If you have spent much time fishing in Alaska, odds are you have seen your share of Dolly flats.
During the second half of our season at Alaska West, we see an impressive push of Dolly Varden. Once the season’s first wave of salmon begin dropping eggs, these Dollies as well as rainbow trout congregate on long shallow spawning runs in shocking numbers. Targeting these Dollies with nothing more than a single bead is about as fast paced as fishing gets.
However, while this style of fishing can lead to impressive numbers of fish, the majority of these fish tend to run on the smaller size. Sure, there’s worse problems than catching too many “smaller” fish, but if you’re looking for the biggest fish in the run, try weeding through the tiddlers with this tip.
The next time you find yourself on a Dolly flat, don’t go straight for the bead. Instead, try tying on a large sculpin or leech pattern of the “egg sucking” variety. Large loop sculpins or other articulated flies in the four inch range, with some sort of egg imitation at the head of the fly, work great. Cast downstream and across with your favorite switch or single hand rod, make a big mend, and just let ‘er swing! By increasing the meal size, you encourage the larger fish in the area to move for your fly while discouraging the smaller fish to attack such a large offering.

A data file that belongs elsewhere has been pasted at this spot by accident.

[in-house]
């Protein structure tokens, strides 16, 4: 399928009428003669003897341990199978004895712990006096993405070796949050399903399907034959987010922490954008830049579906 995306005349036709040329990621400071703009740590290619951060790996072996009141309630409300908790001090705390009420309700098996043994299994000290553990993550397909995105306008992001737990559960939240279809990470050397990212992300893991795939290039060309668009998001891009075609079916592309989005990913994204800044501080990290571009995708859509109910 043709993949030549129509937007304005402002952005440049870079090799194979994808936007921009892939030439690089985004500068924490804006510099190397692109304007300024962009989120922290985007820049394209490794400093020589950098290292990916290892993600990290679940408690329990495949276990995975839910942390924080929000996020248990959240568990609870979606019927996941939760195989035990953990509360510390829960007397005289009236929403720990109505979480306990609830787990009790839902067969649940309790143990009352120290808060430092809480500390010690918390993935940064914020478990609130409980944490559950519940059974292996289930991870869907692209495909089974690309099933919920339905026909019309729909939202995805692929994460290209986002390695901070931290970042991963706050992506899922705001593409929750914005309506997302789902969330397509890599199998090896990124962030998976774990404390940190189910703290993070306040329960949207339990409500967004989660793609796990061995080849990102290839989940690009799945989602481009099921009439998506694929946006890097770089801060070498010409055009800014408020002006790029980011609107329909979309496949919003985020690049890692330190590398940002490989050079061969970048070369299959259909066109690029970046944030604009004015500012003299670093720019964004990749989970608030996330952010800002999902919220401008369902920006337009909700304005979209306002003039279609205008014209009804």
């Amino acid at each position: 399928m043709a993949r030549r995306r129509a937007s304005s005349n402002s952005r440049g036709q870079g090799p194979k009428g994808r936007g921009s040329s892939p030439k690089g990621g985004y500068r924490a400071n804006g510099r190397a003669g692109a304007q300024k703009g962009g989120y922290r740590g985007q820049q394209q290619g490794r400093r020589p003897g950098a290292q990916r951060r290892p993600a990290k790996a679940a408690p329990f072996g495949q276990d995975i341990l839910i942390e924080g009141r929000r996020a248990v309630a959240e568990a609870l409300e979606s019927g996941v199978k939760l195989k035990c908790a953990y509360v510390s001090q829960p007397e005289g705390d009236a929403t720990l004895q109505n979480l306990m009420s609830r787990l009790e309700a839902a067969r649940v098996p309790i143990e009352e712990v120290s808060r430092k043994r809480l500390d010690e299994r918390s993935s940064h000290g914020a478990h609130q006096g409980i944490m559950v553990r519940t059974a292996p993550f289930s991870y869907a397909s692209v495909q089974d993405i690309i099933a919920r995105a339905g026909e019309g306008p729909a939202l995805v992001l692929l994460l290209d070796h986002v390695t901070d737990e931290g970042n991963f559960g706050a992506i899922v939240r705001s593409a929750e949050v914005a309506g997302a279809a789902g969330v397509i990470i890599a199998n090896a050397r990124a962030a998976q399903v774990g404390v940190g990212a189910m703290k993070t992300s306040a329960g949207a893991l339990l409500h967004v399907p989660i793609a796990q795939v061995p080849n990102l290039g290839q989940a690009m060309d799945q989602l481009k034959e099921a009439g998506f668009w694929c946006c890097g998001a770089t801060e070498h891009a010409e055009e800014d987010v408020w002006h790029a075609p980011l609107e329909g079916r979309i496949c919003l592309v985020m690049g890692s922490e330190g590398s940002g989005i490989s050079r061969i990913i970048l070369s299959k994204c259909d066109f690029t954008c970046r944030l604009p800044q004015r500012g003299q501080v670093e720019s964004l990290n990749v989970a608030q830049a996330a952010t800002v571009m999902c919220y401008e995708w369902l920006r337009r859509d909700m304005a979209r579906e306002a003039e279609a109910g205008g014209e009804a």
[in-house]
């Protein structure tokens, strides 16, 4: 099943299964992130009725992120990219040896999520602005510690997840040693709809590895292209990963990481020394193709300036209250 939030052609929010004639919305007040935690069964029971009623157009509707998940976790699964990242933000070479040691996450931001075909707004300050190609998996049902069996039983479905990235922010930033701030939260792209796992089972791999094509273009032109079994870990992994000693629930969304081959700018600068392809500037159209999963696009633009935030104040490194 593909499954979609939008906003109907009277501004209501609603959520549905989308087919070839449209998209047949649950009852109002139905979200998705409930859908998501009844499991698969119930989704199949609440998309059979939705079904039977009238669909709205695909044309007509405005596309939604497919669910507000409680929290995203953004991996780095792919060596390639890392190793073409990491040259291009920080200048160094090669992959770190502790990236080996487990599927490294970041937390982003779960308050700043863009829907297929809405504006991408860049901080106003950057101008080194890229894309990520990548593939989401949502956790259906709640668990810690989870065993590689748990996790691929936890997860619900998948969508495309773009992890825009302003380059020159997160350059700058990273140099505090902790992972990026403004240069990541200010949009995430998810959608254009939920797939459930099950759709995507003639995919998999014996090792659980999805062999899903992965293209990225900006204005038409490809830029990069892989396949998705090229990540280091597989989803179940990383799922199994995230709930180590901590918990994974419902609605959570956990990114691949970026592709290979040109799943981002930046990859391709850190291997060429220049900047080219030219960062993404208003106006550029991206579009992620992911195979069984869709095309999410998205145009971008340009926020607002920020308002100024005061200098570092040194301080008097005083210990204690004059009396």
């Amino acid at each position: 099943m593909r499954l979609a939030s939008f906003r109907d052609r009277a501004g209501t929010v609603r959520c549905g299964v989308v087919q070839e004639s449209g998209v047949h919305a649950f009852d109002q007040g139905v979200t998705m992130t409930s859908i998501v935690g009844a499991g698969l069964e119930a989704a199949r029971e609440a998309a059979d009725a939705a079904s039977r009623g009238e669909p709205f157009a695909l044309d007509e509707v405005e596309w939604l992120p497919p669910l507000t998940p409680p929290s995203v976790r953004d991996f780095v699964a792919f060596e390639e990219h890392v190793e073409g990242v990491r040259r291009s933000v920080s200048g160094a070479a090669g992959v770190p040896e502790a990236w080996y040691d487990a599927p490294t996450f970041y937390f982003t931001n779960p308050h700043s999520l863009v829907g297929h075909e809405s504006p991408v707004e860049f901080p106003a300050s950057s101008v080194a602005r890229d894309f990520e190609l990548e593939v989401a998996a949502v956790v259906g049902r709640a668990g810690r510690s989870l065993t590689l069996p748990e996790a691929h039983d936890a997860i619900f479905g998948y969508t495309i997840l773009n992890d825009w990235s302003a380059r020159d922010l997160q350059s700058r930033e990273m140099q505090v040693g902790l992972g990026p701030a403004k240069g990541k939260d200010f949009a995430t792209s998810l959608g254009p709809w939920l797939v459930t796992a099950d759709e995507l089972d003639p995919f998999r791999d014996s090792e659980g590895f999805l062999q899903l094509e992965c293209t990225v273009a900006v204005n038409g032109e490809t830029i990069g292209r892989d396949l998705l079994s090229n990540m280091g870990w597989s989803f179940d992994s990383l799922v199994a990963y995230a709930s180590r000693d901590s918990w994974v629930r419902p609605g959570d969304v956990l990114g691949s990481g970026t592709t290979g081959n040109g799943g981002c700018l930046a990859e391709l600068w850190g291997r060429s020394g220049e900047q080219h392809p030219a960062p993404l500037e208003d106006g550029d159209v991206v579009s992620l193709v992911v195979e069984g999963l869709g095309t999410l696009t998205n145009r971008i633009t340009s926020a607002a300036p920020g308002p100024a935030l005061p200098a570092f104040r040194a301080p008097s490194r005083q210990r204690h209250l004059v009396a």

If you love swinging flies like we do, this is a great way of targeting trout with a small spey or switch rod as well. Due to density of Dolly Varden on these runs, most don’t realize the amount of trout that are fished over only to have a rogue foot-long Dolly Varden beat it to the fly. Also, these runs are tailored to swinging a fly through since they are usually long and slow (there’s a reason that salmon drop their eggs here!).
Try swinging a larger meal the next time you’re fishing the Dolly flats and you should see consistently larger Dolly Varden and more rainbow trout.